Hulu Sticking With Flash For Now, Says HTML5 Not Ready Yet

Silicon Alley Insider reports on a blog post that briefly appeared on the site of television streaming service Hulu announcing a number of new features for the service. In addition to announcing the new features, the blog post, which has since been pulled for unknown reasons, also revealed that the company has decided against adopting HTML5 for the time being, preferring to stick with its existing Flash-based player. The decision means that iPhone and iPad users should not expect to see Hulu in their browsers in the near future. This doesn't eliminate the possibility of an iPad or iPhone app.

When it comes to technology, our only guiding principle is to best serve the needs of all of our key customers: our viewers, our content partners who license programs to us, our advertisers, and each other. We continue to monitor developments on HTML5, but as of now it doesn't yet meet all of our customers' needs. Our player doesn't just simply stream video, it must also secure the content, handle reporting for our advertisers, render the video using a high performance codec to ensure premium visual quality, communicate back with the server to determine how long to buffer and what bitrate to stream, and dozens of other things that aren't necessarily visible to the end user. Not all video sites have these needs, but for our business these are all important and often contractual requirements.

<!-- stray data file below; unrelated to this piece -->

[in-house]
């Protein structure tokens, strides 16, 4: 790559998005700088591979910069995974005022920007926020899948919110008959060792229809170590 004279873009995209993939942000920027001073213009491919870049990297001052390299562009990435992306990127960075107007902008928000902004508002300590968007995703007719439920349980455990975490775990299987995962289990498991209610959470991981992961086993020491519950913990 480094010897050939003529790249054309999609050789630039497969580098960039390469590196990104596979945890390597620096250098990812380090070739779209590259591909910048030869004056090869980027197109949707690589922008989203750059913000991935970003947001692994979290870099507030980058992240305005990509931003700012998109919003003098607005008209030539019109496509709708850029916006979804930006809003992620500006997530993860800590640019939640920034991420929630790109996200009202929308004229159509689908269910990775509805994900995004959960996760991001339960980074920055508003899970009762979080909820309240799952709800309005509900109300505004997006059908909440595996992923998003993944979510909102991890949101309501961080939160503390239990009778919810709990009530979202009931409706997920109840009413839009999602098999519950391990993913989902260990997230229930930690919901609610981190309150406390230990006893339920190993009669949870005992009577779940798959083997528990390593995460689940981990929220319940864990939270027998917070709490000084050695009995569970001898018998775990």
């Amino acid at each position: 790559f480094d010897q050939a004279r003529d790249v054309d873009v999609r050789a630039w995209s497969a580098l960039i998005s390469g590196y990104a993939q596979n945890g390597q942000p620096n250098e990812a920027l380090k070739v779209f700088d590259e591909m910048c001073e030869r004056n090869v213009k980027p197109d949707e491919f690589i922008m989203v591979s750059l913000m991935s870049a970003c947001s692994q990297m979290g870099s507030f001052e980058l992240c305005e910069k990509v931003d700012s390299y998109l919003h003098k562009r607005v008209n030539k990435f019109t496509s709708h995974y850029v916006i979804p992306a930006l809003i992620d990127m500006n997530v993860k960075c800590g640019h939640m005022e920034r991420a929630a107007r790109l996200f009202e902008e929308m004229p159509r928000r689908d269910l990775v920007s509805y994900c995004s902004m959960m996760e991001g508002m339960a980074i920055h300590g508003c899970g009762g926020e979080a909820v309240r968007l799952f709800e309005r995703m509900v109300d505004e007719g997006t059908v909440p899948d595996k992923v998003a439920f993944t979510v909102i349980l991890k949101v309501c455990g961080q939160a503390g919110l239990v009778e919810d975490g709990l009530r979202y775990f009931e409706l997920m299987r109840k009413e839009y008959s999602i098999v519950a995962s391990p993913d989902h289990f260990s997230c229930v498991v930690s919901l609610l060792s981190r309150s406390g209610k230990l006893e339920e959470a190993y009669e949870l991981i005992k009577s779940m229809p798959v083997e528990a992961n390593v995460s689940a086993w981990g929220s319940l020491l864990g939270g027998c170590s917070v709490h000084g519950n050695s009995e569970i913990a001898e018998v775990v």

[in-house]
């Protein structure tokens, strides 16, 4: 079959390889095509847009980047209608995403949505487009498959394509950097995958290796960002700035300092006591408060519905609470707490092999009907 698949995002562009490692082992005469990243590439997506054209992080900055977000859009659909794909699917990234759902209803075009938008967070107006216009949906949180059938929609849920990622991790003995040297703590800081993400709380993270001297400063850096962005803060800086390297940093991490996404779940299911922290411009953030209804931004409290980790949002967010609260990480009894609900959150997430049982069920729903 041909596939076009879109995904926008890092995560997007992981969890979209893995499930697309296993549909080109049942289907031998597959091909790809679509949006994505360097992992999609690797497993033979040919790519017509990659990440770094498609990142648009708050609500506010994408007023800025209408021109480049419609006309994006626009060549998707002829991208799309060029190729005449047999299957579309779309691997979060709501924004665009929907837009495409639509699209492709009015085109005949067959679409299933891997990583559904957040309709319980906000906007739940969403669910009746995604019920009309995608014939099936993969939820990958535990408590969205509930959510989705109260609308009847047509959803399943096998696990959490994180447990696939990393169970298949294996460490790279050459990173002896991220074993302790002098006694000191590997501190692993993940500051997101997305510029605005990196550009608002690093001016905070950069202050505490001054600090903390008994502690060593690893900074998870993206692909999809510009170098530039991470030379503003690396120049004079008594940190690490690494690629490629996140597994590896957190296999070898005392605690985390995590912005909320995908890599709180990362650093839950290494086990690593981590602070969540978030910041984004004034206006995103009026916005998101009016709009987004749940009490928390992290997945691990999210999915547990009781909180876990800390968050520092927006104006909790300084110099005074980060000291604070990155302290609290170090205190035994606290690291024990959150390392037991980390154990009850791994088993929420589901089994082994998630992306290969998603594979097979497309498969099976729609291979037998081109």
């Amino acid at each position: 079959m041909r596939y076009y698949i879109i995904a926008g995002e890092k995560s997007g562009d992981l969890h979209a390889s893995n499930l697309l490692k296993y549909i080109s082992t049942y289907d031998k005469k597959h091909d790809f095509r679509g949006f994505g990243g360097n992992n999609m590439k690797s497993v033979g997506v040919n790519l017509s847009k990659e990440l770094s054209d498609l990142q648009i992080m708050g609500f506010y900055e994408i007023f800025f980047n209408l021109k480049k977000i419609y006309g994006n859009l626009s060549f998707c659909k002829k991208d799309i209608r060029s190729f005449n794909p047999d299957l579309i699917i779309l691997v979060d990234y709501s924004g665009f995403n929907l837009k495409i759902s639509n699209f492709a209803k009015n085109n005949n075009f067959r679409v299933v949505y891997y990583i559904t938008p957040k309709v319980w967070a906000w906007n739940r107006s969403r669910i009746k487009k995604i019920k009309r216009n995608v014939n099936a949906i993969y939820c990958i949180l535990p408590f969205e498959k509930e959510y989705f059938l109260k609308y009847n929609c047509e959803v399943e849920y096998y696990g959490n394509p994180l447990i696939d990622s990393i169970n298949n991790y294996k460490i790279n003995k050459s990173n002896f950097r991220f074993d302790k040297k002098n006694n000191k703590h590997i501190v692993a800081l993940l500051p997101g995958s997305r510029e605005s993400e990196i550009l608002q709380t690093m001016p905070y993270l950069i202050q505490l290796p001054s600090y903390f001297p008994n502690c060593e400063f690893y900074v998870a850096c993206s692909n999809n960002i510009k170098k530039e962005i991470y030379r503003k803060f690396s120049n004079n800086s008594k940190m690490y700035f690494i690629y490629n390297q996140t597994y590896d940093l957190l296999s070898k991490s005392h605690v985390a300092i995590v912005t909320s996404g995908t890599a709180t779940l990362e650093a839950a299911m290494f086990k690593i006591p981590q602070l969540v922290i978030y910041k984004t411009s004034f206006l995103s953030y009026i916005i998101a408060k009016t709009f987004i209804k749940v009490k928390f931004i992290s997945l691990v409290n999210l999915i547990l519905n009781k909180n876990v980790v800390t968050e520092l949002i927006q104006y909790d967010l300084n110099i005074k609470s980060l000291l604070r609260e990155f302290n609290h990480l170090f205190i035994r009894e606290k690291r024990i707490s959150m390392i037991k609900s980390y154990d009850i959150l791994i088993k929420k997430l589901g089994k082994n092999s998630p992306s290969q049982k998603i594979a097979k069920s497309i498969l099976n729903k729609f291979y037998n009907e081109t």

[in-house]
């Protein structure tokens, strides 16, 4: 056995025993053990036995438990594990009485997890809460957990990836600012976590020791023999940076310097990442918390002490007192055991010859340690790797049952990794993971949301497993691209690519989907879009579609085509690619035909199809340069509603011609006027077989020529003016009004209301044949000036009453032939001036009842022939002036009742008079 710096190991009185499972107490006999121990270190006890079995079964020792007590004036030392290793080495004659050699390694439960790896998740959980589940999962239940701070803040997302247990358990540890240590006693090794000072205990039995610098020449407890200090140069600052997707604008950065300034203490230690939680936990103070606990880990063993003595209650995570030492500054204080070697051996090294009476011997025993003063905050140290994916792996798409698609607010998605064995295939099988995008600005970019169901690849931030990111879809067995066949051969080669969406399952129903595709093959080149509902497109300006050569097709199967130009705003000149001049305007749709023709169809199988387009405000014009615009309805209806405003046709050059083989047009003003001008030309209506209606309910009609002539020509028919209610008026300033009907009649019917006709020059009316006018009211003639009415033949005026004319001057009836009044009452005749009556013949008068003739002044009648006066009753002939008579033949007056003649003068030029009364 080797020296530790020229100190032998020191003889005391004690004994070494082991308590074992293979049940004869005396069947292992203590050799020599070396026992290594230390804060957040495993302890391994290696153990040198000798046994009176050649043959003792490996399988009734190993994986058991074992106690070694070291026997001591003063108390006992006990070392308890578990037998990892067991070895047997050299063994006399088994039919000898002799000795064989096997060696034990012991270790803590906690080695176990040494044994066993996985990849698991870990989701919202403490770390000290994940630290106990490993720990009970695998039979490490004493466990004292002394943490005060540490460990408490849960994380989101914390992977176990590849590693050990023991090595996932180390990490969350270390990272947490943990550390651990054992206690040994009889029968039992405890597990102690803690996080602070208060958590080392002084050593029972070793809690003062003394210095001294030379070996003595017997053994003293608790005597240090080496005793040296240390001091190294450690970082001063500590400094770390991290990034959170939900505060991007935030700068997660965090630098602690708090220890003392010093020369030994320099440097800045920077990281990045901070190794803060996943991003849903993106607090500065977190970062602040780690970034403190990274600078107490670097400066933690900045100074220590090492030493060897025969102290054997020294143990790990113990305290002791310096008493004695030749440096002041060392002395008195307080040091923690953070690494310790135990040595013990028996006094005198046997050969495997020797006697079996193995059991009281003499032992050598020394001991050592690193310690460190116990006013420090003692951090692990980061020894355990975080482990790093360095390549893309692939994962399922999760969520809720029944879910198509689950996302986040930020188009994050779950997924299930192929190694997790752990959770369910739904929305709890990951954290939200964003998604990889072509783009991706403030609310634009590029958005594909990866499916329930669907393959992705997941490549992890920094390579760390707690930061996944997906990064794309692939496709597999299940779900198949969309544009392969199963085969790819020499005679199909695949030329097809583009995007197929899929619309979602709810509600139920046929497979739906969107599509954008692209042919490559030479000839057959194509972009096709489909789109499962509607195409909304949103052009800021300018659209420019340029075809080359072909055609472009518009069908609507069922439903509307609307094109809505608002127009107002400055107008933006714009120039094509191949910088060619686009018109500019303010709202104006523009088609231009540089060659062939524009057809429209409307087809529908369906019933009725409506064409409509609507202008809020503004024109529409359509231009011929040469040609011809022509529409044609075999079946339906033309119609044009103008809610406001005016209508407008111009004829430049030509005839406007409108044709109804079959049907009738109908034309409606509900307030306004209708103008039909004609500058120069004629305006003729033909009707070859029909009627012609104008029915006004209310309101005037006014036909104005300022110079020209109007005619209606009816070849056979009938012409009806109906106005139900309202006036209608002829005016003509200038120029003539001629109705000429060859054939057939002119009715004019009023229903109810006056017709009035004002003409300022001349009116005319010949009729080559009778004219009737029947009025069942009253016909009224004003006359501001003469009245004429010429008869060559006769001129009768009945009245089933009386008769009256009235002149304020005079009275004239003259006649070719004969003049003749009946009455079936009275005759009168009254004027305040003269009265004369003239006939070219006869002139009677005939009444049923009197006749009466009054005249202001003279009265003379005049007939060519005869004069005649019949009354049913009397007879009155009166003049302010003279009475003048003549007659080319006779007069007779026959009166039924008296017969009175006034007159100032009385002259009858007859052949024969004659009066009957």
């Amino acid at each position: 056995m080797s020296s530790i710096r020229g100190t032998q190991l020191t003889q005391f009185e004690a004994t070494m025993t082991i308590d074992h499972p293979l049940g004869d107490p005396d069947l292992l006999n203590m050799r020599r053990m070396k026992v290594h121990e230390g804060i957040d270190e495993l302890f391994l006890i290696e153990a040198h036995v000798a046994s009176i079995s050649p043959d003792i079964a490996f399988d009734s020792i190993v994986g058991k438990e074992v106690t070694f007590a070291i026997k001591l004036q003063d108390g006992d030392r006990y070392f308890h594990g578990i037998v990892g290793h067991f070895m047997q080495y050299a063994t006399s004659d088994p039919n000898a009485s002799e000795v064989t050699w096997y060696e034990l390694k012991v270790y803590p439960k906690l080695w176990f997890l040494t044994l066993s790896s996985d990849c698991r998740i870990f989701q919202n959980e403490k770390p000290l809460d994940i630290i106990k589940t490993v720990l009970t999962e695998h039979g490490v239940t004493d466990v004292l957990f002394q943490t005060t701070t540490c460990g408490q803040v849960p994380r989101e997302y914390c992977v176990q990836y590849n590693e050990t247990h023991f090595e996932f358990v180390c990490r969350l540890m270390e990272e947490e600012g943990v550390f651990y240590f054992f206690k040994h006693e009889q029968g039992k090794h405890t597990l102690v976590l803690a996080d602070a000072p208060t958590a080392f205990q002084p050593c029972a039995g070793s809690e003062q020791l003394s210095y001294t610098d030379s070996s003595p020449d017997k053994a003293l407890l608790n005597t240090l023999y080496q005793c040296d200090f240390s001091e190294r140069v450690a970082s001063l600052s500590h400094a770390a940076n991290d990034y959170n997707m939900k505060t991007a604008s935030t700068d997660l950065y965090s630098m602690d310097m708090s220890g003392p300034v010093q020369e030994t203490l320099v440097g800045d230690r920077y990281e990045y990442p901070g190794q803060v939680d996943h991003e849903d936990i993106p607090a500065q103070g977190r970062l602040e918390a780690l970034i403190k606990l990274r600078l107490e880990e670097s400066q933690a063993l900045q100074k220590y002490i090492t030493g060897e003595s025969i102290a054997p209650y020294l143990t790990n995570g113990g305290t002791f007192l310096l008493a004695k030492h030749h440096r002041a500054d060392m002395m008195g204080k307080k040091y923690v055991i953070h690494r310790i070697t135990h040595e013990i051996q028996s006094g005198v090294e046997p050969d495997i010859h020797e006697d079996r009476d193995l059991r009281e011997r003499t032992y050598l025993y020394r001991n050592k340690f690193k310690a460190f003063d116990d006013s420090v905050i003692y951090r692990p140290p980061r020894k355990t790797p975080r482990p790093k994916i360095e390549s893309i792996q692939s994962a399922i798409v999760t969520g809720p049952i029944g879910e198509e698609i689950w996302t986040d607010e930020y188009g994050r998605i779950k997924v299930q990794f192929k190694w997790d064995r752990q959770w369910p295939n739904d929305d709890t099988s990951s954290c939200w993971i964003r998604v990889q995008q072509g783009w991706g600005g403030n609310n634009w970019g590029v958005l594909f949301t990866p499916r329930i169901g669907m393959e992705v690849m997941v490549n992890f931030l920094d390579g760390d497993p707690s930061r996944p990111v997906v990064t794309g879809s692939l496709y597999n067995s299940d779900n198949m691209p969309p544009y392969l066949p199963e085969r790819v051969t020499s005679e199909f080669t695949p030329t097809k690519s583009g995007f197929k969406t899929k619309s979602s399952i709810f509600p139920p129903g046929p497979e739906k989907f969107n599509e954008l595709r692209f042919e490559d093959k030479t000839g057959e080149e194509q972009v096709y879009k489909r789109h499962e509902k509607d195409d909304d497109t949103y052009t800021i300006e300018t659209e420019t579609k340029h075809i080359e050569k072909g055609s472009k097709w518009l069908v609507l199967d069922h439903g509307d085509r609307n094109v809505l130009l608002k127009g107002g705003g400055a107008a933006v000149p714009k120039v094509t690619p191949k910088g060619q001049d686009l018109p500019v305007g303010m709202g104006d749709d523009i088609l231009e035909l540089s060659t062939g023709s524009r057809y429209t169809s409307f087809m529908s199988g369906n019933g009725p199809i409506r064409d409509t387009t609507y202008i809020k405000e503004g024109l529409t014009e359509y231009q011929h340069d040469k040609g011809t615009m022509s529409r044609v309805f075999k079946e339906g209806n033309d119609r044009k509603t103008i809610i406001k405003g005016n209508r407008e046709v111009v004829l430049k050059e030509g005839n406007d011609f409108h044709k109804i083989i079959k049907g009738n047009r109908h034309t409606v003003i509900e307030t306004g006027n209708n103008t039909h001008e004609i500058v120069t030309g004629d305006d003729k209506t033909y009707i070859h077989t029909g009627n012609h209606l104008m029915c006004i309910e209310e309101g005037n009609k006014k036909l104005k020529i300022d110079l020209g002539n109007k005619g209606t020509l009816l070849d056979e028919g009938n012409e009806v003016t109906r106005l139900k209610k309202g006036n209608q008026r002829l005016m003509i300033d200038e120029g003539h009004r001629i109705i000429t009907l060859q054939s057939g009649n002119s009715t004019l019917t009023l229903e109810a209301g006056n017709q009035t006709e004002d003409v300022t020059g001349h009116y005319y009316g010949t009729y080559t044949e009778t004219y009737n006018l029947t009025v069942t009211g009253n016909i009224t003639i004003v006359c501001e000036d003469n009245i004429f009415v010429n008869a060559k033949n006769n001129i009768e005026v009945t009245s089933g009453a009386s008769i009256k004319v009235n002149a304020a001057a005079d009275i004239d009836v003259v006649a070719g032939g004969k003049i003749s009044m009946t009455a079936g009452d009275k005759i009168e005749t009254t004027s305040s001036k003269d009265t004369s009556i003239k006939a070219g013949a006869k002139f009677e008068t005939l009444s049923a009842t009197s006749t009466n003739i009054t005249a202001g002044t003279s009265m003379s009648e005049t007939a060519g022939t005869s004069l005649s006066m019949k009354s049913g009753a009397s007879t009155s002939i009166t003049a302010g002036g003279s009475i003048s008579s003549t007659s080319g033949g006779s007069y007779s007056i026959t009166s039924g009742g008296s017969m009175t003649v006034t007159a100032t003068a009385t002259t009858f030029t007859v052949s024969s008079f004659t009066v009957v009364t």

That's not to say these features won't be added to HTML5 in the future (or be easier to implement). Technology is a fast-moving space and we're constantly evaluating which tools will best allow us to fulfill our mission for as many of our customers as possible.

Rumors of Hulu on iPhone OS devices have been somewhat popular, beginning with an April 2009 claim that an iPhone version would be appearing "within a few months". The iPad's arrival set off a new round of rumors, with suggestions that the platform could serve as a testing ground for a Hulu subscription service apparently set for introduction later this month.